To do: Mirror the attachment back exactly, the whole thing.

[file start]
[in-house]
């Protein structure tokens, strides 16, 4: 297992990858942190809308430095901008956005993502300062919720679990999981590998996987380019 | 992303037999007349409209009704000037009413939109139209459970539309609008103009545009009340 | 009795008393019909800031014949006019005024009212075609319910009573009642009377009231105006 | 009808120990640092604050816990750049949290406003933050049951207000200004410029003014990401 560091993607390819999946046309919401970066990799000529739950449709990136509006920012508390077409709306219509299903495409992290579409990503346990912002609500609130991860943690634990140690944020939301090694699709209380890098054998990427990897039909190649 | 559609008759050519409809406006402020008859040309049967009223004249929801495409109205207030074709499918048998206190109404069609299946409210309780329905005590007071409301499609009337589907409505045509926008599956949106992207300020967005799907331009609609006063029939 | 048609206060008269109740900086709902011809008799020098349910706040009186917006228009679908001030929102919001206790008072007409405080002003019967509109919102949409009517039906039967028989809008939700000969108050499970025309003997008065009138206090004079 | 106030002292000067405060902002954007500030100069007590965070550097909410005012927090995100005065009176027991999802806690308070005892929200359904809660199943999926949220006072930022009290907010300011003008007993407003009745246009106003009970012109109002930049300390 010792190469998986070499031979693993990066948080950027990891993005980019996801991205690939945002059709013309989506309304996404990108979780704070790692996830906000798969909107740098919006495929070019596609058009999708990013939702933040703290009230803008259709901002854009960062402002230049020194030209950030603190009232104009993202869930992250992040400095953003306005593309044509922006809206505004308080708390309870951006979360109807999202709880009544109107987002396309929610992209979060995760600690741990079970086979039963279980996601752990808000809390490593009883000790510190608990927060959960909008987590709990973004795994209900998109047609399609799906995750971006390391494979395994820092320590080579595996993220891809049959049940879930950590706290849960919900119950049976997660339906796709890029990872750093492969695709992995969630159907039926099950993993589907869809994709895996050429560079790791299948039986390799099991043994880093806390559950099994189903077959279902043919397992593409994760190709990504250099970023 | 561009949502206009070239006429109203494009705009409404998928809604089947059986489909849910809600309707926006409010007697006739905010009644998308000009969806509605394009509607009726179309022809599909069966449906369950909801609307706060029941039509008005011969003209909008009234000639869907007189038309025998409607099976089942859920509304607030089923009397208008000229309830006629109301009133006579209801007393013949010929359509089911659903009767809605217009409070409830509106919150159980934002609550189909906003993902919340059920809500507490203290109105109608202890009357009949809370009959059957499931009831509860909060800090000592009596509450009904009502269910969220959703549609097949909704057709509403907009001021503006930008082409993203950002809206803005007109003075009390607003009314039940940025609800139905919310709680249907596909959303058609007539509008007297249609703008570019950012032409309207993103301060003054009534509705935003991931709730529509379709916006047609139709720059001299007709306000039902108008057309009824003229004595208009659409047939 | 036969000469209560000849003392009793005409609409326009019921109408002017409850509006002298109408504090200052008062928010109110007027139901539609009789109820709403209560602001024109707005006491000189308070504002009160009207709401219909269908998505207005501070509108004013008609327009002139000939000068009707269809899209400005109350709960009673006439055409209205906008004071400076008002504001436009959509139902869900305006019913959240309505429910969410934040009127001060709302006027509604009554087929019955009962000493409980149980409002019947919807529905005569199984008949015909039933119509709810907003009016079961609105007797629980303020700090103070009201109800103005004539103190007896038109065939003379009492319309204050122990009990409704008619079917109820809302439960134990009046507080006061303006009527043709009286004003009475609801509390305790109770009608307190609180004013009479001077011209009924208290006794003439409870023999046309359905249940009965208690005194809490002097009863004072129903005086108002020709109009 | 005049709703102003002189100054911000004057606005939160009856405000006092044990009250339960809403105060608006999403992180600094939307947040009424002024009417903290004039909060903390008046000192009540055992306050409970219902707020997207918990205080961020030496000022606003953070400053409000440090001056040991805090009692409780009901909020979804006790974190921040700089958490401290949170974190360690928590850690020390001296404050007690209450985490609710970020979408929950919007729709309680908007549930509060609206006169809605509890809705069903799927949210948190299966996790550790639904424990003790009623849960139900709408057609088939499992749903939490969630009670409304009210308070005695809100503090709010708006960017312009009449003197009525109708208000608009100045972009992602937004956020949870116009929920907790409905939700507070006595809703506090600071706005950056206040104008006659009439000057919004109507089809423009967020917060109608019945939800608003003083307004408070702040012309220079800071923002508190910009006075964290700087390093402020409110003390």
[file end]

[in-house]
């Protein structure tokens, strides 16, 4: 297992990858942190809308430095901008956005993502300062919720679990999981590998996987380019 | 992303037999007349409209009704000037009413939109139209459970539309609008103009545009009340 | 009795008393019909800031014949006019005024009212075609319910009573009642009377009231105006 | 009808120990640092604050816990750049949290406003933050049951207000200004410029003014990401 560091993607390819999946046309919401970066990799000529739950449709990136509006920012508390077409709306219509299903495409992290579409990503346990912002609500609130991860943690634990140690944020939301090694699709209380890098054998990427990897039909190649 | 559609008759050519409809406006402020008859040309049967009223004249929801495409109205207030074709499918048998206190109404069609299946409210309780329905005590007071409301499609009337589907409505045509926008599956949106992207300020967005799907331009609609006063029939 | 048609206060008269109740900086709902011809008799020098349910706040009186917006228009679908001030929102919001206790008072007409405080002003019967509109919102949409009517039906039967028989809008939700000969108050499970025309003997008065009138206090004079 | 106030002292000067405060902002954007500030100069007590965070550097909410005012927090995100005065009176027991999802806690308070005892929200359904809660199943999926949220006072930022009290907010300011003008007993407003009745246009106003009970012109109002930049300390 010792190469998986070499031979693993990066948080950027990891993005980019996801991205690939945002059709013309989506309304996404990108979780704070790692996830906000798969909107740098919006495929070019596609058009999708990013939702933040703290009230803008259709901002854009960062402002230049020194030209950030603190009232104009993202869930992250992040400095953003306005593309044509922006809206505004308080708390309870951006979360109807999202709880009544109107987002396309929610992209979060995760600690741990079970086979039963279980996601752990808000809390490593009883000790510190608990927060959960909008987590709990973004795994209900998109047609399609799906995750971006390391494979395994820092320590080579595996993220891809049959049940879930950590706290849960919900119950049976997660339906796709890029990872750093492969695709992995969630159907039926099950993993589907869809994709895996050429560079790791299948039986390799099991043994880093806390559950099994189903077959279902043919397992593409994760190709990504250099970023 | 561009949502206009070239006429109203494009705009409404998928809604089947059986489909849910809600309707926006409010007697006739905010009644998308000009969806509605394009509607009726179309022809599909069966449906369950909801609307706060029941039509008005011969003209909008009234000639869907007189038309025998409607099976089942859920509304607030089923009397208008000229309830006629109301009133006579209801007393013949010929359509089911659903009767809605217009409070409830509106919150159980934002609550189909906003993902919340059920809500507490203290109105109608202890009357009949809370009959059957499931009831509860909060800090000592009596509450009904009502269910969220959703549609097949909704057709509403907009001021503006930008082409993203950002809206803005007109003075009390607003009314039940940025609800139905919310709680249907596909959303058609007539509008007297249609703008570019950012032409309207993103301060003054009534509705935003991931709730529509379709916006047609139709720059001299007709306000039902108008057309009824003229004595208009659409047939 | 036969000469209560000849003392009793005409609409326009019921109408002017409850509006002298109408504090200052008062928010109110007027139901539609009789109820709403209560602001024109707005006491000189308070504002009160009207709401219909269908998505207005501070509108004013008609327009002139000939000068009707269809899209400005109350709960009673006439055409209205906008004071400076008002504001436009959509139902869900305006019913959240309505429910969410934040009127001060709302006027509604009554087929019955009962000493409980149980409002019947919807529905005569199984008949015909039933119509709810907003009016079961609105007797629980303020700090103070009201109800103005004539103190007896038109065939003379009492319309204050122990009990409704008619079917109820809302439960134990009046507080006061303006009527043709009286004003009475609801509390305790109770009608307190609180004013009479001077011209009924208290006794003439409870023999046309359905249940009965208690005194809490002097009863004072129903005086108002020709109009 | 005049709703102003002189100054911000004057606005939160009856405000006092044990009250339960809403105060608006999403992180600094939307947040009424002024009417903290004039909060903390008046000192009540055992306050409970219902707020997207918990205080961020030496000022606003953070400053409000440090001056040991805090009692409780009901909020979804006790974190921040700089958490401290949170974190360690928590850690020390001296404050007690209450985490609710970020979408929950919007729709309680908007549930509060609206006169809605509890809705069903799927949210948190299966996790550790639904424990003790009623849960139900709408057609088939499992749903939490969630009670409304009210308070005695809100503090709010708006960017312009009449003197009525109708208000608009100045972009992602937004956020949870116009929920907790409905939700507070006595809703506090600071706005950056206040104008006659009439000057919004109507089809423009967020917060109608019945939800608003003083307004408070702040012309220079800071923002508190910009006075964290700087390093402020409110003390």